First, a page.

• The negative impacts of the 2017 tax law are being felt sooner than expected. These include inflation, driven partly by increased after-tax labor cost, and rising interest rates driven by swelling federal deficits.

Gasoline Stations

  • Sales declines are cyclical and weather related. The stock market volatility and probable further declines give some pause but don't actually impact my business other than at a macroeconomy level—health of spenders as a whole.

Clothing and Clothing Accessories Stores

  • Sales in Texas stores continue to benefit from stabilized or higher energy prices and some additional discretionary income among guests.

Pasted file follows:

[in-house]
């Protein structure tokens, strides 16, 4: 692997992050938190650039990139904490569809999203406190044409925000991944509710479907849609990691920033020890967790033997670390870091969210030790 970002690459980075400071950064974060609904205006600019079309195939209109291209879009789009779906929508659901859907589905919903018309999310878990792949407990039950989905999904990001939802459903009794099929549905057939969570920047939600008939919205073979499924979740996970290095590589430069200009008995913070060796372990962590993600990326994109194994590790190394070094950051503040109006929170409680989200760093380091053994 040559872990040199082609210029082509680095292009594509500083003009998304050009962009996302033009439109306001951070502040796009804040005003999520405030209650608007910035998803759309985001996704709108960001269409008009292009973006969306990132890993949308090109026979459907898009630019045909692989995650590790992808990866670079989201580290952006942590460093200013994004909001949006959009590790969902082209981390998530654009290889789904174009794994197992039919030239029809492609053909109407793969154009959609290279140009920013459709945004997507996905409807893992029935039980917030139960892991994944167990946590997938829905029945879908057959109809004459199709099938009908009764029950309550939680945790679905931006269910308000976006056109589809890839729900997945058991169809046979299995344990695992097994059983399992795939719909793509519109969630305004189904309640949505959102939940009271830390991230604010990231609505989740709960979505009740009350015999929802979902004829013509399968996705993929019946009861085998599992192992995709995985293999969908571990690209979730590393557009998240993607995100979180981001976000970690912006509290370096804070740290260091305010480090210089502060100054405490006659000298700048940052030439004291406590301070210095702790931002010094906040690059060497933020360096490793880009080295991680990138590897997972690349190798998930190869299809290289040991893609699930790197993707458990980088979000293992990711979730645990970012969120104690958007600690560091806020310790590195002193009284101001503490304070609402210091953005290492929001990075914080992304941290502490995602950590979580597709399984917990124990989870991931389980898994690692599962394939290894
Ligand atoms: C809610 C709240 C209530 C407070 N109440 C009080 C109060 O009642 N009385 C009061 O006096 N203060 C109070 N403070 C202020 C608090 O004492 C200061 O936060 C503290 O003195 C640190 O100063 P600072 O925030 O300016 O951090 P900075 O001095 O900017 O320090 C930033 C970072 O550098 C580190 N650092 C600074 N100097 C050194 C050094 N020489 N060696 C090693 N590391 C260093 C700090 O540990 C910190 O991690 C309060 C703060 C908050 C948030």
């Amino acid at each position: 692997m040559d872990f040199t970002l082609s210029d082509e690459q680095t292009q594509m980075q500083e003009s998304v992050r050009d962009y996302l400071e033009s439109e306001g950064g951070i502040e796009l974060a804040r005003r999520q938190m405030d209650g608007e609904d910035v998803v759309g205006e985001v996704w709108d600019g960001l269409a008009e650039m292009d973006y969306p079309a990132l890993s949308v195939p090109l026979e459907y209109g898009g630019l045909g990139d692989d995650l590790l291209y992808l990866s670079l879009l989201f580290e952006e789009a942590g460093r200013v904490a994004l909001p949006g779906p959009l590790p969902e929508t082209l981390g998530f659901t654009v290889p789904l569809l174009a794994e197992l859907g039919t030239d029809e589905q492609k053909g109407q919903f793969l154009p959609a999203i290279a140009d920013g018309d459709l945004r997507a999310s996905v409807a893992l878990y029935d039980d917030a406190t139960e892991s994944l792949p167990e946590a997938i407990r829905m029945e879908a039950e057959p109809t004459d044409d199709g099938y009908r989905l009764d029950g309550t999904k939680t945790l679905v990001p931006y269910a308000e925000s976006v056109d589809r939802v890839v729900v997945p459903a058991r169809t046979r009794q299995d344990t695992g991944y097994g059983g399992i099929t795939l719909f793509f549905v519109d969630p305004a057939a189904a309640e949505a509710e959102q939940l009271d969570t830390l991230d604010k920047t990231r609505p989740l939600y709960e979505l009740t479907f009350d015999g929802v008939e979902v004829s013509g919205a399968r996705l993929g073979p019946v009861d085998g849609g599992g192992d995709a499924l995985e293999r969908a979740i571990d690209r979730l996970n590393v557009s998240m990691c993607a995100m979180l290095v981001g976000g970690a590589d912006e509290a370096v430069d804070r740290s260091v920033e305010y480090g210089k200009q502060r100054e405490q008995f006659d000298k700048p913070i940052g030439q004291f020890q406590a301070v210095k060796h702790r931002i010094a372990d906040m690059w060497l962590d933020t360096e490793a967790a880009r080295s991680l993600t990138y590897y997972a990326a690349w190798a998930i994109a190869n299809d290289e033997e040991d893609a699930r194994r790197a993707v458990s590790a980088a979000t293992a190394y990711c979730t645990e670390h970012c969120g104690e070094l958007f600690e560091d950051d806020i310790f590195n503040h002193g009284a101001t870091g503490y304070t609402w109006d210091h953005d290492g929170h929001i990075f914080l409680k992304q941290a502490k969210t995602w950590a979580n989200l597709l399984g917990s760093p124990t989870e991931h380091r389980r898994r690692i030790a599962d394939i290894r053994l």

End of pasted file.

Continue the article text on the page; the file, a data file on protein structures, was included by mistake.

Historical Data

Historical data can be downloaded dating back to January 2007.

Indexes

Download indexes for all indicators. For the definitions of all variables, see Data Definitions.

Texas Service Sector Outlook Survey
Texas Retail Outlook Survey
Unadjusted Unadjusted
Seasonally adjusted Seasonally adjusted

All Data

Download indexes and components of the indexes (percentage of respondents reporting increase, decrease, or no change). For the definitions of all variables, see Data Definitions.

Texas Service Sector Outlook Survey
Texas Retail Outlook Survey
Unadjusted Unadjusted
Seasonally adjusted Seasonally adjusted

Questions regarding the Texas Service Sector Outlook Survey can be addressed to Amy Jordan at amy.jordan@dal.frb.org.